Theoretical Models of the Role of Visualisation in Learning Formal Reasoning

Martin Oliver, James C. Aczel

Abstract



Abstract: Although
there is empirical evidence that visualisation tools can help students to learn formal subjects such as logic, and although particular strategies and conceptual difficulties have been identified, it has so far proved difficult to provide a general model of learning in this context that accounts for these findings in a systematic way. In this paper, four attempts at explaining the relative difficulty of formal concepts and the role of visualisation in this learning process are presented. These explanations draw on several existing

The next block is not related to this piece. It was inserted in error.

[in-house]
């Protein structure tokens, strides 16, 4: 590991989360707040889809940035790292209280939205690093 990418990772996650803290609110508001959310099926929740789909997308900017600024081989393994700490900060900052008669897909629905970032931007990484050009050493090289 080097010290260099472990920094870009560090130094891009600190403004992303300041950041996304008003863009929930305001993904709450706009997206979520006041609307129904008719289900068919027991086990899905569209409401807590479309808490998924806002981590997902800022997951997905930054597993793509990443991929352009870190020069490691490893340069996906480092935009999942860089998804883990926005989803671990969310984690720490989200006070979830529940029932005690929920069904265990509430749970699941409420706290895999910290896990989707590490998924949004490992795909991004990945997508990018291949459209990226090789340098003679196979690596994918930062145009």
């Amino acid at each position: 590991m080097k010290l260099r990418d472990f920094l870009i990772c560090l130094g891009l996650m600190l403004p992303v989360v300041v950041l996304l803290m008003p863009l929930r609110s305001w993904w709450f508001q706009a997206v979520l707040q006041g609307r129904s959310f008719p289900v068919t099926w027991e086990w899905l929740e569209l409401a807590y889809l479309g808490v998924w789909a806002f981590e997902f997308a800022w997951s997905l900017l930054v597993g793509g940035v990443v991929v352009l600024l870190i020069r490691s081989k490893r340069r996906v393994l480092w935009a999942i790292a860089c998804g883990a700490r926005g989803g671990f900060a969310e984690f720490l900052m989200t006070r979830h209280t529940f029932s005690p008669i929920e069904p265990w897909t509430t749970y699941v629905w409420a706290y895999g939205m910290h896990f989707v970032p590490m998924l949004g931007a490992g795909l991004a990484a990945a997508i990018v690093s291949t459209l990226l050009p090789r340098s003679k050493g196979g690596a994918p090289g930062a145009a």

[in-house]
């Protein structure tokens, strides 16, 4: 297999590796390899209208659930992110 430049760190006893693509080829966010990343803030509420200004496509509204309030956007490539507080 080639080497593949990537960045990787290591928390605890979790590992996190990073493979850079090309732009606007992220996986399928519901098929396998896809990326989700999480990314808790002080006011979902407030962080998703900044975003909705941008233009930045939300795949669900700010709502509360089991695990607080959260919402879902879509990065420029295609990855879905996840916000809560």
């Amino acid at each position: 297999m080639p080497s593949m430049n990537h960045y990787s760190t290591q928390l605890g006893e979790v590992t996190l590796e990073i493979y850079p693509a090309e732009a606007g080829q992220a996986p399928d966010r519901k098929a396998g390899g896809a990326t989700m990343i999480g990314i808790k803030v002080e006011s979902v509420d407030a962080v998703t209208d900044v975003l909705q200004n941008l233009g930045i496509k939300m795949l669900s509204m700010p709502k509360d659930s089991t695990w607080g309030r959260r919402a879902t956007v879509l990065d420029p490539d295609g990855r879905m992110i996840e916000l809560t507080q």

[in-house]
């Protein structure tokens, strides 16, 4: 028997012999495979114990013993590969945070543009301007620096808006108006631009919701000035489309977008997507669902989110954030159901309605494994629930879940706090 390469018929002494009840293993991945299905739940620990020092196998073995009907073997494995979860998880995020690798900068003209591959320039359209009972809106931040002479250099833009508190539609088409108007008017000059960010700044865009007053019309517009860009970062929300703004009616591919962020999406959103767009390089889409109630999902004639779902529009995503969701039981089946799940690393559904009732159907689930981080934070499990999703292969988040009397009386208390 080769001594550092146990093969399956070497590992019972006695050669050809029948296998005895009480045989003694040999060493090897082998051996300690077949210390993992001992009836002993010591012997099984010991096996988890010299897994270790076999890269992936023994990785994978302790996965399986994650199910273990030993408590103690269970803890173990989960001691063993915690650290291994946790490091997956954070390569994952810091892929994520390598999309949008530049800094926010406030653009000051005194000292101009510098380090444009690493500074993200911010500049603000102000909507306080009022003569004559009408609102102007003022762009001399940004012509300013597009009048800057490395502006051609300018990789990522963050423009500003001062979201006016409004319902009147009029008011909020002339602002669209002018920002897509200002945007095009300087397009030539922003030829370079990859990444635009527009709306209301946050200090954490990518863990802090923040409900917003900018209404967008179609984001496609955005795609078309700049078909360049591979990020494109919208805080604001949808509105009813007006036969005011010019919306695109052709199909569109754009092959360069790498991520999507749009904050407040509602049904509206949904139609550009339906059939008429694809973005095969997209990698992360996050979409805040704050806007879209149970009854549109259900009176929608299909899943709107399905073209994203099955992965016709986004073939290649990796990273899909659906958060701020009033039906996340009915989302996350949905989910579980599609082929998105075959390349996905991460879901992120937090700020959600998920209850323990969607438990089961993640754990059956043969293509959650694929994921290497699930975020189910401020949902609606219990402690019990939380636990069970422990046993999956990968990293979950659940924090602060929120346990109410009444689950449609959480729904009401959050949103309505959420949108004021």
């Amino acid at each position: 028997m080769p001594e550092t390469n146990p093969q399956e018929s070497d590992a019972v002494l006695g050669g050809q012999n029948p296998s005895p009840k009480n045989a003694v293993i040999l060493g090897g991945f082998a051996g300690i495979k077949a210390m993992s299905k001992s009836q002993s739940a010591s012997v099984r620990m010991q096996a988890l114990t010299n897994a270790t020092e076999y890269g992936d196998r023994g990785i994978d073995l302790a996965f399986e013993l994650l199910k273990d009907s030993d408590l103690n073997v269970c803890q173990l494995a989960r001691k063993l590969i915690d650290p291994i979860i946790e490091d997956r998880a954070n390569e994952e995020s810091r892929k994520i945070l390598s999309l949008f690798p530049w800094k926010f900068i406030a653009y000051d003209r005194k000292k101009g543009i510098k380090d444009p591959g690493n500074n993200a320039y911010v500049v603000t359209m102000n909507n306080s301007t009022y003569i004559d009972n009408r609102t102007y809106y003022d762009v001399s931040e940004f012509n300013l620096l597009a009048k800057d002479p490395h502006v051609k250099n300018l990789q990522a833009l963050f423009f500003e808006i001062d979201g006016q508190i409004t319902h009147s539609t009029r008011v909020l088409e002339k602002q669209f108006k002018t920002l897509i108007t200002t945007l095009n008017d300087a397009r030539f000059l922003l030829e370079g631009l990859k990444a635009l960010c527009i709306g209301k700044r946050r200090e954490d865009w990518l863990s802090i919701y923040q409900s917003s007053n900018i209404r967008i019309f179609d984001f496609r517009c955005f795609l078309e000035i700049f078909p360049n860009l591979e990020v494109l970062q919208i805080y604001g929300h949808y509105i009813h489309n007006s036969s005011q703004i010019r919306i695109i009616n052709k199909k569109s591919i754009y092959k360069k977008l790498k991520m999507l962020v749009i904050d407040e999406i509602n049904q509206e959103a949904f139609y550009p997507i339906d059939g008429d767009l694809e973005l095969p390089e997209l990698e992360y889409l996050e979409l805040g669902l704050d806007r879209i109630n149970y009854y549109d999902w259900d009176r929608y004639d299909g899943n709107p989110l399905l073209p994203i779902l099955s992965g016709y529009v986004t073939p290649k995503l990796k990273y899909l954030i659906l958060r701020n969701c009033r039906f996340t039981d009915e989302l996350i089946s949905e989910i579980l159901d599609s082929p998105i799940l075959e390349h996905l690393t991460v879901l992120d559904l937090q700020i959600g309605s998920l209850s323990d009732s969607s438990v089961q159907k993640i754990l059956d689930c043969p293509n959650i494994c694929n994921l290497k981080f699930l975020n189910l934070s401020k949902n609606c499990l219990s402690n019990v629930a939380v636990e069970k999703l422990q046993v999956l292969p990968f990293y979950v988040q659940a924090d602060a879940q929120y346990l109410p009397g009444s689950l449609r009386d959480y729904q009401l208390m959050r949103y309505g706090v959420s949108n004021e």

theories, including Vygotsky's Zone of Proximal Development, Green's Cognitive Dimensions, the Popper-Campbell model of conjectural learning, and cognitive complexity.


The paper concludes with a comparison of the utility and applicability of the different models. It is also accompanied by a reflexive commentary[0]
(linked to this paper as a hypertext) that examines the ways in which theory
has been used within these arguments, and which attempts to relate these uses
to the wider context of learning technology research.





Editors: Simon Buckingham Shum (Open U.)



Reviewers: Simon Buckingham Shum (Open U.)




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How to cite: Oliver, M.. and Aczel, J.C. 2002. Theoretical Models of the Role of Visualisation in Learning Formal Reasoning. Journal of Interactive Media in Education 2002(2):3, DOI: http://dx.doi.org/10.5334/2002-3

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This article has been peer reviewed (journal peer review policy).

Published on 25 July 2002.

ISSN: 1365-893X | Published by Ubiquity Press | Creative Commons License This work is licensed under a Creative Commons License.